So Many Reasons to be Grateful

Happy Thanksgiving! In the midst of autumn, families gather to enjoy a meal together and recount their blessings.

A couple of days ago alumni outreach from my alma mater, The University of Texas at Austin, called me. The senior I chatted with asked me if there was any advice I’d offer someone about to graduate.

Now, I don’t think of myself of an age to offer life advice, but, as we spoke, a pattern from my life emerged.

Give Thanks

CC0: https://pixabay.com/en/thanksgiving-fall-pumpkin-flowers-2903166/

This year I’m reminded of something else to be grateful for: the chances I’ve been given to do something special, something different or unexpected, and how those chances have paid handsome dividends in my life.

Even from simply deciding to go to Austin for my degree, for pursuing engineering instead of something else, the choices I made and the chances I took created unique consequences. If I’d chosen differently, I’d have ended up somewhere else. With a different degree, I’d have worked at some other company for my first job, likely in a different city, and I would have gained entirely different skill sets.

Instead of moving to Houston and accepting a transfer from that first job to Baton Rouge, there’s no telling where I would have ended up or who I would have met along the way. And while moving to a new city can be daunting, moving to a new place after that where you know no one is even scarier. It’s certainly true that it’s harder to make friends after college.

But because of those moves, I made friends and got to expand my world view. As a big city girl, moving to Baton Rouge was extreme culture shock. Then to experience the impact of Hurricane Katrina and the storms that came after… Let’s just say that I now follow hurricane season every year with a greater understanding and concern than if I’d stayed away from the Gulf Coast.

Even the way I write is affected by choices I’ve made. Because I’m an engineer, I like to think about the way things work. If you haven’t checked out my series on Why Engineers Shouldn’t Watch TV, you’ll find that logic and fact are important to telling good stories. So as I build worlds and explore the inexplicable, finding a plausible (if fictitious) reason for why things work the way they do is a way that I make things feel more real even within the realm of fantasy.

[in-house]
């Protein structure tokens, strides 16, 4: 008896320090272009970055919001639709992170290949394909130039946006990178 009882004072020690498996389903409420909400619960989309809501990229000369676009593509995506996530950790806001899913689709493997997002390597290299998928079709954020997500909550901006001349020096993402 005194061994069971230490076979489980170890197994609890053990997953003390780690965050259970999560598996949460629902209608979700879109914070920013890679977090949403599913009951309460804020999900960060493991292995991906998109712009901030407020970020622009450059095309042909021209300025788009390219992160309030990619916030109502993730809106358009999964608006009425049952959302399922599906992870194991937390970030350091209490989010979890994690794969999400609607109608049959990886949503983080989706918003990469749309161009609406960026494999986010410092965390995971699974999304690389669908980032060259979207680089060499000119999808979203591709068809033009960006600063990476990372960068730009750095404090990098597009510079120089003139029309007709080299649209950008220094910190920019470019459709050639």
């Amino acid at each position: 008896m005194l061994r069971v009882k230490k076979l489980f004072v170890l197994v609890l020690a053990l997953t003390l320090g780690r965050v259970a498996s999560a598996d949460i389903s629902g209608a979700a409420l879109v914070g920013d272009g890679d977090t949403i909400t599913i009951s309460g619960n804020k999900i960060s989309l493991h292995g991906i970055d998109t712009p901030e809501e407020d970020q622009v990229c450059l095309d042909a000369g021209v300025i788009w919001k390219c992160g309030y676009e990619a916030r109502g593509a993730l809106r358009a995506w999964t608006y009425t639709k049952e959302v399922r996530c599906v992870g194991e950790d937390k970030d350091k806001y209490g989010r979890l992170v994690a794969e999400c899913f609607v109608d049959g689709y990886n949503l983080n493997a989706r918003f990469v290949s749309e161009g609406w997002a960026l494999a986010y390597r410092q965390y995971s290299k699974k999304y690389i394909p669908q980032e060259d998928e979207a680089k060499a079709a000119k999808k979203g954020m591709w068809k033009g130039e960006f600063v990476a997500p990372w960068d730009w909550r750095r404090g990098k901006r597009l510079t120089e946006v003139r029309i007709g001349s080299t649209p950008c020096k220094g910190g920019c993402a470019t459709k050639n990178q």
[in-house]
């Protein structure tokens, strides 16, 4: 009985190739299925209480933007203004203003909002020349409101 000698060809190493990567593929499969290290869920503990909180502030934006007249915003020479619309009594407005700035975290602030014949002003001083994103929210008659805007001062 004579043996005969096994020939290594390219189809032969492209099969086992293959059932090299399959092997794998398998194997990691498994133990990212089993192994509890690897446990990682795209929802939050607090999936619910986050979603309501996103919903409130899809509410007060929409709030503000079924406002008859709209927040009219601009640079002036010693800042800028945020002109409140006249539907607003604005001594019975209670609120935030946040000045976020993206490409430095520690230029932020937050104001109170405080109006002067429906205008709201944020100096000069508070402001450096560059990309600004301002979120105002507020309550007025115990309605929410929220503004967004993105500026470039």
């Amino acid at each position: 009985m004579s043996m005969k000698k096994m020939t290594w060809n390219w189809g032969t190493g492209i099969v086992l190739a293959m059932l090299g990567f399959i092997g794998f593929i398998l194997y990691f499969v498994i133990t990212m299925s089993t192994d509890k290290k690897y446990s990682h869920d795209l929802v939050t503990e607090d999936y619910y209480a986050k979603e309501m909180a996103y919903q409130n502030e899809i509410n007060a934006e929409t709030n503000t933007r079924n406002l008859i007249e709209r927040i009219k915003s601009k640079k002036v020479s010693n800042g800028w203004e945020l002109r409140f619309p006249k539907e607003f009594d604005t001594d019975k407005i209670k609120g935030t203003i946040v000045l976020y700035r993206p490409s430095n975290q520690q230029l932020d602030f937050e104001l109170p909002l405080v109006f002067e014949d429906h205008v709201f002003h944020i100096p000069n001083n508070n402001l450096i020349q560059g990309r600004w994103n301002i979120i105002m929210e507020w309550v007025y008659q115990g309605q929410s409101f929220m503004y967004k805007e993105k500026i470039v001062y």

Perhaps if I hadn’t studied science and fed my fascination for understanding how to build or fix things, I wouldn’t consider that a lack of magic in Worvanz would lead to infrastructure breakdowns, as in Dark Empire, or the need for mermaids to have highly transmutable cells and the impact of their biology on their lifestyle, as in the Sea Deception series (coming soon!).

The choices I’ve made impact me in much more personal ways, too. I look around the table at my family, at the man I married and the children we share, at the home we live in, the food we eat, the things we choose to discuss and the books we decide to read, and I realize that all of these small choices add up to build who we are as people. Anytime we go a different path, the effect of that choice may be profound.

And today, as I think about the season of Thanksgiving, I am especially grateful that I have no regrets about the way life is turning out for me. I’m blessed with a family to love, with friends, with a home and a career, and a passion for storytelling that fuels my soul.

Wishing you and yours a very Happy Thanksgiving.

Previous years: 2017 2016  2015  2013

Staying Inside the Lines